July 13, 2010

Across this great divide, we are all connected.

As 12 a.m. hit on July 11th Dragon Quest 9 was avaible to us here in the states. There was no long lines, no midnight gamestop openings and no rush of DS hardware off the shelves. Little less than a year ago the same game was being released in Japan; there were long lines, midnight opening and a colossal surge in DS purchases. Two countries both heavly involved in gaming and yet both our taste are completely different. Both of our countries sell vast amounts of handheld hardware. The DS has reached world record sales while the PSP sell fair in this country, but Japan dwarfs any number we have ever had. In Japan everyone is interconnected. You search for a game to join on your handheld and find tens of games right on the subway train your riding. I rode public transportation for over a year while attending college and I would see the same woman break out her DS on the subway and that was it, so much for multiplayer on the go.

The Dragon Quest games, which started out as Dragon Warrior back in 1986 on the NES, has had a huge following in Japan. The same can be said about Capcom’s Monster Hunter series on the PSP, when a new iteration comes to shelves they fly off just as fast as they were stocked. When these games come out expect Japan to be on paid vacation for a week. Japan no longer functions as a whole and everyone is questing and trying to round up people to go monster hunting. The same could be said about a neigboring country to Japan, Korea when it comes to Star Craft. Now that we are on the dawn of Star Craft II finally breaking it’s incubation bubble, expect Korea to cease to function as well.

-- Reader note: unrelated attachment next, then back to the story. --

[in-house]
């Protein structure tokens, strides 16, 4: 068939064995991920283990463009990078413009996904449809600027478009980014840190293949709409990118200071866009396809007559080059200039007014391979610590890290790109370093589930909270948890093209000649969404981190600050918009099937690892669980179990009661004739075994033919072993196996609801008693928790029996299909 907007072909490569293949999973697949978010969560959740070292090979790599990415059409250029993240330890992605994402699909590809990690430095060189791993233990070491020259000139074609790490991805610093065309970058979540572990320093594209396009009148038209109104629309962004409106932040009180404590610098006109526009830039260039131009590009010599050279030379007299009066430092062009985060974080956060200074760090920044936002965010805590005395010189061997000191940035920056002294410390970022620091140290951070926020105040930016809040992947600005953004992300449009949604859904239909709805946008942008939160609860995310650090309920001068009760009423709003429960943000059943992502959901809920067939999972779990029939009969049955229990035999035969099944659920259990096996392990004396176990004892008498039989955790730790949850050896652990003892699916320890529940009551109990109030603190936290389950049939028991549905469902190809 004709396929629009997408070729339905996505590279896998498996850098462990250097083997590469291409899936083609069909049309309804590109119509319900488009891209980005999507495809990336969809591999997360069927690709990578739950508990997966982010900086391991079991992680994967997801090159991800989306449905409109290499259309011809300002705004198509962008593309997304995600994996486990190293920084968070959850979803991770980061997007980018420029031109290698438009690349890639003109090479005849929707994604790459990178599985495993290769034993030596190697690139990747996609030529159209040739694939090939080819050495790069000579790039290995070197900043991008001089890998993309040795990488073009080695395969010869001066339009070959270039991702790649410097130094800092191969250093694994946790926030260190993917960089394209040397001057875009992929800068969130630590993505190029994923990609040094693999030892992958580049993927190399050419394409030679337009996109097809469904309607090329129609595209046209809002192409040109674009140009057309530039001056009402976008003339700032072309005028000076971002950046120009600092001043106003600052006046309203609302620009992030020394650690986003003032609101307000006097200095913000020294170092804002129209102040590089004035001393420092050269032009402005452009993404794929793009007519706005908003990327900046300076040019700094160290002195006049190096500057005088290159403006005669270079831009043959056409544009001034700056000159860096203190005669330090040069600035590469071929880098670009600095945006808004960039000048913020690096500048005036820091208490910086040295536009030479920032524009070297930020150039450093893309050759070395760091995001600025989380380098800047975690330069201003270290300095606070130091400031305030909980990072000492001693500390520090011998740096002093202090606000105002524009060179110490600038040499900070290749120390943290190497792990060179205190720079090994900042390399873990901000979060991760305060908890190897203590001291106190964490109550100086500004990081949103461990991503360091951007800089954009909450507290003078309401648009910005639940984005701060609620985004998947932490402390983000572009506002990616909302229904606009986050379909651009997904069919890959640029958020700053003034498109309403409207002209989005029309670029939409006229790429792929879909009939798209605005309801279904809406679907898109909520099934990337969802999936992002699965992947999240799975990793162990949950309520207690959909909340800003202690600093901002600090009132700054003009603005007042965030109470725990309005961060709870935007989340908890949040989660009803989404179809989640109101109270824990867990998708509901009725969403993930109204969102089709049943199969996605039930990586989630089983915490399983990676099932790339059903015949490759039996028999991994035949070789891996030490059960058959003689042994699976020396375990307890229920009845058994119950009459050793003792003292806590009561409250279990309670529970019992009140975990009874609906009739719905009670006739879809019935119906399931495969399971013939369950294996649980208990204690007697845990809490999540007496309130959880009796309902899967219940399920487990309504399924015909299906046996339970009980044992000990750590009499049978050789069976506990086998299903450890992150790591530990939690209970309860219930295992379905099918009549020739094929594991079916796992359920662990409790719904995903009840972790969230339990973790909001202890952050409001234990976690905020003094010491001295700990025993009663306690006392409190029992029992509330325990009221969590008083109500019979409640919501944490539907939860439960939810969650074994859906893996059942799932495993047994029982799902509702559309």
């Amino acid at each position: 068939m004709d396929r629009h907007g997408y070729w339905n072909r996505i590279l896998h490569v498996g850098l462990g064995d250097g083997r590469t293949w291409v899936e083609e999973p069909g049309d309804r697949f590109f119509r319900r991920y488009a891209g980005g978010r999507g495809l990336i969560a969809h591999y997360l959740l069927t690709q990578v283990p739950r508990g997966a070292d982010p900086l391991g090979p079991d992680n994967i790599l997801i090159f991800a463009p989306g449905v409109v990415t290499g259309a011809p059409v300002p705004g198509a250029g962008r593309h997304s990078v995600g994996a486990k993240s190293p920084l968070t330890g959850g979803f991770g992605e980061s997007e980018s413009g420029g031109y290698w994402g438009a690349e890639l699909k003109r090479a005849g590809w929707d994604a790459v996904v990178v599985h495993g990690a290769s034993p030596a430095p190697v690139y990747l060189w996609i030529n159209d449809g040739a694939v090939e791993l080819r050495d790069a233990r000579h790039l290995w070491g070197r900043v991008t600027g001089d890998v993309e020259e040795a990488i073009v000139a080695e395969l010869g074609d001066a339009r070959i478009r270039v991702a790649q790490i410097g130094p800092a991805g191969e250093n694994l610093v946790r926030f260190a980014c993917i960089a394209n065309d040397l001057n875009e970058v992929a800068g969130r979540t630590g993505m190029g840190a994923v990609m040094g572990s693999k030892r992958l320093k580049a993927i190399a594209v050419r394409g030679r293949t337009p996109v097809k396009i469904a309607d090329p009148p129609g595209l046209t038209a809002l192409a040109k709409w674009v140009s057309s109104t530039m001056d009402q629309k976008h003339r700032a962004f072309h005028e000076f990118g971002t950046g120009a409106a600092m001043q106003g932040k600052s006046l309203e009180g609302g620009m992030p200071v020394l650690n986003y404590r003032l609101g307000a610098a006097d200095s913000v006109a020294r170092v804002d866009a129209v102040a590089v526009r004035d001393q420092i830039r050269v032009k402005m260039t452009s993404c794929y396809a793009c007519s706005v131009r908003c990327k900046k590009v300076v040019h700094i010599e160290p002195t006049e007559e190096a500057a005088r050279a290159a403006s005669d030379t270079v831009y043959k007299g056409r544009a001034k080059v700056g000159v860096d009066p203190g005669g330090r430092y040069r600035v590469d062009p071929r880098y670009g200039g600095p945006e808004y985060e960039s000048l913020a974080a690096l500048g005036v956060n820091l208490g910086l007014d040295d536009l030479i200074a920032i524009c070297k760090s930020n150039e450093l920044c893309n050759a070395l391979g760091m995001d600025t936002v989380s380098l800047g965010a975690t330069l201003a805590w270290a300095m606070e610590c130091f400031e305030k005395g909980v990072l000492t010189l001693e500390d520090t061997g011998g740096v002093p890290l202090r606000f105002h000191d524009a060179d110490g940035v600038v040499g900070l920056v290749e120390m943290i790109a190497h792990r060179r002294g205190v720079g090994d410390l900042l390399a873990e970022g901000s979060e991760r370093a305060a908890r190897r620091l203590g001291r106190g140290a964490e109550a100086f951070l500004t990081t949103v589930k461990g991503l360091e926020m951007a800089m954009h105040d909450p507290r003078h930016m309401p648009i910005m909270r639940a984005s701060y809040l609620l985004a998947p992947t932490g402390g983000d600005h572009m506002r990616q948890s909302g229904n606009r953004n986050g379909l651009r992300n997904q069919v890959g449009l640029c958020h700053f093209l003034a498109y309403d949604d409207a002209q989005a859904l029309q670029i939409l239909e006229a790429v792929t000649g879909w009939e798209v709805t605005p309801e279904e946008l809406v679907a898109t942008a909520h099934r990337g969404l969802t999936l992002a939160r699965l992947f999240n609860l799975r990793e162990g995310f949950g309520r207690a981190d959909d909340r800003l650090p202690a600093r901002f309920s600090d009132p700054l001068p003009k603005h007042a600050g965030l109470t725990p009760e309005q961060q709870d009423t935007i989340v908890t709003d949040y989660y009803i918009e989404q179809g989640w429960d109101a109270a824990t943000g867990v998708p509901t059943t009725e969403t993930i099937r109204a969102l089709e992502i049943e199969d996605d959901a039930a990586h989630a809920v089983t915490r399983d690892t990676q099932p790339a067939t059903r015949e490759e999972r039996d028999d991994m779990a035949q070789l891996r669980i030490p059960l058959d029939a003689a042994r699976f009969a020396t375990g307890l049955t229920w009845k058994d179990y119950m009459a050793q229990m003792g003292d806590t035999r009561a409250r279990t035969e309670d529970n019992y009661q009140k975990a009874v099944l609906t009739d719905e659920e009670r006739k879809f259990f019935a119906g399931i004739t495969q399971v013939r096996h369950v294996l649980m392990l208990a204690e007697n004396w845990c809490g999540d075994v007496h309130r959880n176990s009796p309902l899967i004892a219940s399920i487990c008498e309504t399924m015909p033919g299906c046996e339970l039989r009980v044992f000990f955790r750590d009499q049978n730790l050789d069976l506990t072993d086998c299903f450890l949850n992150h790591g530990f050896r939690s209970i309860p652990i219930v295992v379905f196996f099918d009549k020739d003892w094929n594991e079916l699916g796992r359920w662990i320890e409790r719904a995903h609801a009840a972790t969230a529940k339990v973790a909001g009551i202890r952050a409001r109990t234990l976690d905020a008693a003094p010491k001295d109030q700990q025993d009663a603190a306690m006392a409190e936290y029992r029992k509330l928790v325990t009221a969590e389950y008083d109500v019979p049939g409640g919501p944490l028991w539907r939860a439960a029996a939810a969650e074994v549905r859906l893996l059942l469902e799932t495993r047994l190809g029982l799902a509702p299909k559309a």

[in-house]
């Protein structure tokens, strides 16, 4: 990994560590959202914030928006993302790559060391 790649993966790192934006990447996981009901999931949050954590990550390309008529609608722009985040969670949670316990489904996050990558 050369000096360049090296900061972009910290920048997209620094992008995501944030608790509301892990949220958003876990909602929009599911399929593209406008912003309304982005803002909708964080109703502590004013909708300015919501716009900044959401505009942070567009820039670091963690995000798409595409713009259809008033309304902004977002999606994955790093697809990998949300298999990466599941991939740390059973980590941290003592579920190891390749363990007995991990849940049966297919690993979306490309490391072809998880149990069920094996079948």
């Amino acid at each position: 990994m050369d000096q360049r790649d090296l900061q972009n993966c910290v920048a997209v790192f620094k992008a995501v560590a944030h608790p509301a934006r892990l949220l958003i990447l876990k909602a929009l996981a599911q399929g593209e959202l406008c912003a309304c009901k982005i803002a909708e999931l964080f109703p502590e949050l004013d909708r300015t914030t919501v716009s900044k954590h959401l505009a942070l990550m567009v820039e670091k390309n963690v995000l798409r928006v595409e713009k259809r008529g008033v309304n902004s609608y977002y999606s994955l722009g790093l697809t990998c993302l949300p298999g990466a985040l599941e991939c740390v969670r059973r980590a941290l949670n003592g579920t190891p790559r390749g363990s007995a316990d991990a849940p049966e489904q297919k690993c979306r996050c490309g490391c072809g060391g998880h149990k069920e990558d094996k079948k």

As Americans we don’t see the same genres as console movers. We would rather perfer our FPS onslaught to that of classic turn based RPG or a miniature action RPG that envolves us working together. Now don’t get me wrong there are alot of gamers out there that do appriciate these things and are not so heavy on the modern combat shooters, but they are fewer and farther in between. Call of Duty Modern Warefare 2 was the biggest game last year here in the states. In Japan it was Dragon Quest 9, a DS game outsold every other console title out there and pulling up in third was Monster Hunter 3 a PSP game. Here’s the break down according to Amazon Japan.

10. DISSIDIA FINAL FANTASY
9. Ryu Ga Gotoku 3
8. Resident Evil 5
7. Wii Fit Plus (software only)
6. Wii Sports Resort
5. Hatsune Miku PROJECT DIVA
4. Tales of Vesperia (PS3)
3. Monster Hunter 3
2. Tomodachi Collection
1. Dragon Quest IX

America’s top ten look a bit different.

01. Call Of Duty: Modern Warfare 2 (Activision, Xbox 360)
02. Wii Sports Resort (Nintendo, Wii)
03. New Super Mario Bros. Wii (Nintendo, Wii)
04. Wii Fit (Nintendo, Wii)
05. Wii Fit Plus (Nintendo, Wii)
06. Mario Kart Wii (Nintendo, Wii)
07. Wii Play (Nintendo, Wii)
08. Call Of Duty: Modern Warfare 2 (Activision, PS3)
09. Halo 3: ODST (Microsoft, Xbox 360)
10. Pokemon Platinum (Nintendo, DS)